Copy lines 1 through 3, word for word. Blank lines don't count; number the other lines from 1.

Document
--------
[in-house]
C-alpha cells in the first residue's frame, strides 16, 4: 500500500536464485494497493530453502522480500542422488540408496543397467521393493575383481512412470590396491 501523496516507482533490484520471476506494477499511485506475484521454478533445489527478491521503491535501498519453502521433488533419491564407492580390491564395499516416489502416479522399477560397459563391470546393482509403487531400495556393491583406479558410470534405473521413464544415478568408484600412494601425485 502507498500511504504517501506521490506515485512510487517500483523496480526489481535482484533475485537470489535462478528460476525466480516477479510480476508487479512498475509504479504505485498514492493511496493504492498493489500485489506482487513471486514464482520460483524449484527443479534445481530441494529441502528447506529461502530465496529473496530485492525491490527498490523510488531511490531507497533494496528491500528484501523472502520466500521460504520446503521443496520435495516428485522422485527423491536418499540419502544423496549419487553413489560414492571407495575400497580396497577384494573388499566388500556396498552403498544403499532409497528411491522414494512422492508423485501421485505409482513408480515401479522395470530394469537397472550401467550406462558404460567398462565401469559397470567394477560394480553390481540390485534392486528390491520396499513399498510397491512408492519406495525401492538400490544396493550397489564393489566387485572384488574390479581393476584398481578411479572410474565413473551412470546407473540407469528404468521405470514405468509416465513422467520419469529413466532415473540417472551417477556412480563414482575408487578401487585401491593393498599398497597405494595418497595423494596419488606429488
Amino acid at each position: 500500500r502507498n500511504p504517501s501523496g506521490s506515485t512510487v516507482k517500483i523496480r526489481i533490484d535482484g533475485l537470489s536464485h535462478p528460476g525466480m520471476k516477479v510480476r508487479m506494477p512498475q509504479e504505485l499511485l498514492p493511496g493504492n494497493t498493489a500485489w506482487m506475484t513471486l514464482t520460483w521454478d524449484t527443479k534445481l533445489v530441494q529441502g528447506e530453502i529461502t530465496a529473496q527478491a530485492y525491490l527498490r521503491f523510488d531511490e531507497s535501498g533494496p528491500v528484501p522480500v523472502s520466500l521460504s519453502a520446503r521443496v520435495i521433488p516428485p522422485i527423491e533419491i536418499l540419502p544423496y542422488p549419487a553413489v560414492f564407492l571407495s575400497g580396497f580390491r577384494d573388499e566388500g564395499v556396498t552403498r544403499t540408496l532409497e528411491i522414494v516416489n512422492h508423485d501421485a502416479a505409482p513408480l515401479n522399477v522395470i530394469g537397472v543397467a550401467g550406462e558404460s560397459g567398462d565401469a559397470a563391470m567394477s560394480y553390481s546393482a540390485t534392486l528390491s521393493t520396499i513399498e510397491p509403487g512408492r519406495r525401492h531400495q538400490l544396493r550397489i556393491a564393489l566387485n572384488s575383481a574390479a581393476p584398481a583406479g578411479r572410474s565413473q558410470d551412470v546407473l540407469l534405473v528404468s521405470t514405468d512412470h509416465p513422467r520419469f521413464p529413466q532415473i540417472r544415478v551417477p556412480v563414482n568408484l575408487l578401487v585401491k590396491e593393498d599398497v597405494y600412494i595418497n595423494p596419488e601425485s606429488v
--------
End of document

[in-house]
C-alpha cells in the first residue's frame, strides 16, 4: 500500500536464485494497493530453502522480500542422488540408496543397467521393493575383481512412470590396491 501523496516507482533490484520471476506494477499511485506475484521454478533445489527478491521503491535501498519453502521433488533419491564407492580390491564395499516416489502416479522399477560397459563391470546393482509403487531400495556393491583406479558410470534405473521413464544415478568408484600412494601425485 502507498500511504504517501506521490506515485512510487517500483523496480526489481535482484533475485537470489535462478528460476525466480516477479510480476508487479512498475509504479504505485498514492493511496493504492498493489500485489506482487513471486514464482520460483524449484527443479534445481530441494529441502528447506529461502530465496529473496530485492525491490527498490523510488531511490531507497533494496528491500528484501523472502520466500521460504520446503521443496520435495516428485522422485527423491536418499540419502544423496549419487553413489560414492571407495575400497580396497577384494573388499566388500556396498552403498544403499532409497528411491522414494512422492508423485501421485505409482513408480515401479522395470530394469537397472550401467550406462558404460567398462565401469559397470567394477560394480553390481540390485534392486528390491520396499513399498510397491512408492519406495525401492538400490544396493550397489564393489566387485572384488574390479581393476584398481578411479572410474565413473551412470546407473540407469528404468521405470514405468509416465513422467520419469529413466532415473540417472551417477556412480563414482575408487578401487585401491593393498599398497597405494595418497595423494596419488606429488
Amino acid at each position: 500500500r502507498n500511504p504517501s501523496g506521490s506515485t512510487v516507482k517500483i523496480r526489481i533490484d535482484g533475485l537470489s536464485h535462478p528460476g525466480m520471476k516477479v510480476r508487479m506494477p512498475q509504479e504505485l499511485l498514492p493511496g493504492n494497493t498493489a500485489w506482487m506475484t513471486l514464482t520460483w521454478d524449484t527443479k534445481l533445489v530441494q529441502g528447506e530453502i529461502t530465496a529473496q527478491a530485492y525491490l527498490r521503491f523510488d531511490e531507497s535501498g533494496p528491500v528484501p522480500v523472502s520466500l521460504s519453502a520446503r521443496v520435495i521433488p516428485p522422485i527423491e533419491i536418499l540419502p544423496y542422488p549419487a553413489v560414492f564407492l571407495s575400497g580396497f580390491r577384494d573388499e566388500g564395499v556396498t552403498r544403499t540408496l532409497e528411491i522414494v516416489n512422492h508423485d501421485a502416479a505409482p513408480l515401479n522399477v522395470i530394469g537397472v543397467a550401467g550406462e558404460s560397459g567398462d565401469a559397470a563391470m567394477s560394480y553390481s546393482a540390485t534392486l528390491s521393493t520396499i513399498e510397491p509403487g512408492r519406495r525401492h531400495q538400490l544396493r550397489i556393491a564393489l566387485n572384488s575383481a574390479a581393476p584398481a583406479g578411479r572410474s565413473q558410470d551412470v546407473l540407469l534405473v528404468s521405470t514405468d512412470h509416465p513422467r520419469f521413464p529413466q532415473i540417472r544415478v551417477p556412480v563414482n568408484l575408487l578401487v585401491k590396491e593393498d599398497v597405494y600412494i595418497n595423494p596419488e601425485s606429488v